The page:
Growing just beneath the surface

We continue along in our "preparing for spring mode." 
While it may not look as if much is happening, we know 
the cover crops we planted at Imagery farm are nourishing the soil 
so it will be rich and ready for planting. 
Edible Landscaping Made Easy, a new blog we've discovered reminds us:  
"A cover crop is an area of planting that is sown for the purpose 
of improving the soil and keeping the ground “covered” to prevent erosion.
 It’s not a good idea to leave any areas of your garden bare in the winter. 
Rain will compact the soil. The ground is subject to erosion 
and leaching of nutrients when nothing is growing." 

We've talked about why fava beans make good cover crops
"Fava beans germinate quickly and grow even faster. 
You can use the tops for compost, eat the beans, and when you’re done 
with the plants you can leave the roots in the ground. 
Fava beans  will have put more nitrogen into the soil than it takes out."
And a shout out to another blogger we like, Urban Artichoke, Edible Landscaping
and a recent post: "Fava Shoots From Garden to Plate" with great recipes. 

Working just as hard as the fava beans to provide our farm with nutrients 
is our community of worms in the worm bin in the area 
we farm behind the girl & the fig restaurant. 
Matt and Ray from Local Landscapers crafted a new worm bin 
which has better air flow and can now process more compost. 

They combined the finished compost with worm castings from the old worm bin
We are especially proud that we are now diverting 
100% vegetable waste to farm behind "the fig."

the first version of the worm bin
kitchen scraps become compost become rich soil
finally become vegetables for the kitchen!
And the raspberry and lemon verbena plants at the farm have been cut way back, 
looking as if they are bare with "nothing happening," 
while indeed this annual pruning is just what the plants need 
to replenish and begin new growth.
pruned raspberry bushes now
raspberry bushes in bloom
and finally raspberry picking!
"For many herbs, pruning stimulates the emergence of new growth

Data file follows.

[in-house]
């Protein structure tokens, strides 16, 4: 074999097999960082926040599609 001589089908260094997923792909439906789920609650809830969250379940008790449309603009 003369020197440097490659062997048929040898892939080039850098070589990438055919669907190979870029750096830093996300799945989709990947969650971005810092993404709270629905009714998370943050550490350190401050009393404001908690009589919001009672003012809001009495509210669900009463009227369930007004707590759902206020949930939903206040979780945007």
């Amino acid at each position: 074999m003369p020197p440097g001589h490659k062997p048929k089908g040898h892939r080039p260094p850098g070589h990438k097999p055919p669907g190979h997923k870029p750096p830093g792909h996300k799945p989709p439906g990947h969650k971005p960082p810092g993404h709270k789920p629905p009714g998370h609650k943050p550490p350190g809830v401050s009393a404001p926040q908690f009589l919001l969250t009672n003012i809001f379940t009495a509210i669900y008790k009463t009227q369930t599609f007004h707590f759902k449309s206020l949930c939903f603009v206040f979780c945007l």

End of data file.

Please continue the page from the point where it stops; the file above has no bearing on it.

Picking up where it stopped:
at several points along the remaining stem, but lemon verbena 
responds mainly at the whorl of leaves immediately below the cut. 
This habit gives the topiary gardener quite a bit of control, 
but it also means that frequent, severe pruning is required to keep 
the plant from becoming inordinately leggy and to increase foliage production."
lemon verbena pruned 

soon to be look like this
and finally this: lemon verbena custard photo by Steven Krause for
Plats du Jour: the girl & the fig's Journey Through the Seasons in Wine Country
But perhaps the best harbinger of spring and summer, 
are the tomato starts we just planted in the greenhouse! 

Nestled into our planting mix of coconut coir and organic compost, 
we will nurture eight varieties of tomatoes including 
Beefsteak, Pineapple, Carbon, Emerald Apple, and Amana Orange.
We have 500 starts in the greenhouse–which may sound like quite a lot, 
but once we are in high season, we can't grow enough of these babies 
to satisfy you once the chefs get going.
starting here 
getting to here! 
tomato watermelon photo by Steven Krause for
Plats du Jour: the girl & the fig's Journey Through the Seasons in Wine Country
What hints at spring do you see in your garden right now?
And what preparations are you making?


  1. How great that you found my blog. I consider food to be a sacrament and the journey from seed, to plant, to table a wonderful, inspiring journey. I look forward to coming to your restaurant. I hope that you find many more useful and interesting posts on my blog. Thanks, Avis

  2. Avis, thanks for checking in. Yes, we really enjoyed your blog and will follow along. I like to share the musings of kindred spirits like you. Appreciate your doing the same with our farm journey shared here. Do visit the girl & the fig restaurant if you are in Sonoma or even a stop at the farm.